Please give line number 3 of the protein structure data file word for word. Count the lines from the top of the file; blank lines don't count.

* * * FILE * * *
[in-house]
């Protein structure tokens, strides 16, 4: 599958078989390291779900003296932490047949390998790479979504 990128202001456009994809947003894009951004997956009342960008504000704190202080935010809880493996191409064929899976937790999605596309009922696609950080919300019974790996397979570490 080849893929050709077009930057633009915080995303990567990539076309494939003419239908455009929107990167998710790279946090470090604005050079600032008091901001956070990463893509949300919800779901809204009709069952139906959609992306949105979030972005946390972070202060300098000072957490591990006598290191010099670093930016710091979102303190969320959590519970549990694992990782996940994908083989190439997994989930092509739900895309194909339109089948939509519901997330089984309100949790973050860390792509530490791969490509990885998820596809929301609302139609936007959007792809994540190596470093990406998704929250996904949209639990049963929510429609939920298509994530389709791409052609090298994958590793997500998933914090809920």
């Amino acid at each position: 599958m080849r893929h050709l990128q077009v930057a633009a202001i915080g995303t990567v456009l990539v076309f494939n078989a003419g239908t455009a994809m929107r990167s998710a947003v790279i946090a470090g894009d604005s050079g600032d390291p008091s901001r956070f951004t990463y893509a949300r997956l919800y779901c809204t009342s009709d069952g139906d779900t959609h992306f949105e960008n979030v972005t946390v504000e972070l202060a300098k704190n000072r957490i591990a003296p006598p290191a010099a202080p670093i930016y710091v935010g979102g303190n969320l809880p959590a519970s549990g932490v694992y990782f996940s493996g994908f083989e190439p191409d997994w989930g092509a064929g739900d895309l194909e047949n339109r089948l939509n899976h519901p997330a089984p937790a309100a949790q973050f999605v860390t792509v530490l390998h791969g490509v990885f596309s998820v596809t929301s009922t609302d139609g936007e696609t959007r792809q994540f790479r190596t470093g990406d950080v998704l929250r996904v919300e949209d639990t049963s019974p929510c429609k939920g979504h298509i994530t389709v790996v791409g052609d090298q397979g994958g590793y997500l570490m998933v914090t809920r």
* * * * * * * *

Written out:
């Amino acid at each position: 599958m080849r893929h050709l990128q077009v930057a633009a202001i915080g995303t990567v456009l990539v076309f494939n078989a003419g239908t455009a994809m929107r990167s998710a947003v790279i946090a470090g894009d604005s050079g600032d390291p008091s901001r956070f951004t990463y893509a949300r997956l919800y779901c809204t009342s009709d069952g139906d779900t959609h992306f949105e960008n979030v972005t946390v504000e972070l202060a300098k704190n000072r957490i591990a003296p006598p290191a010099a202080p670093i930016y710091v935010g979102g303190n969320l809880p959590a519970s549990g932490v694992y990782f996940s493996g994908f083989e190439p191409d997994w989930g092509a064929g739900d895309l194909e047949n339109r089948l939509n899976h519901p997330a089984p937790a309100a949790q973050f999605v860390t792509v530490l390998h791969g490509v990885f596309s998820v596809t929301s009922t609302d139609g936007e696609t959007r792809q994540f790479r190596t470093g990406d950080v998704l929250r996904v919300e949209d639990t049963s019974p929510c429609k939920g979504h298509i994530t389709v790996v791409g052609d090298q397979g994958g590793y997500l570490m998933v914090t809920r």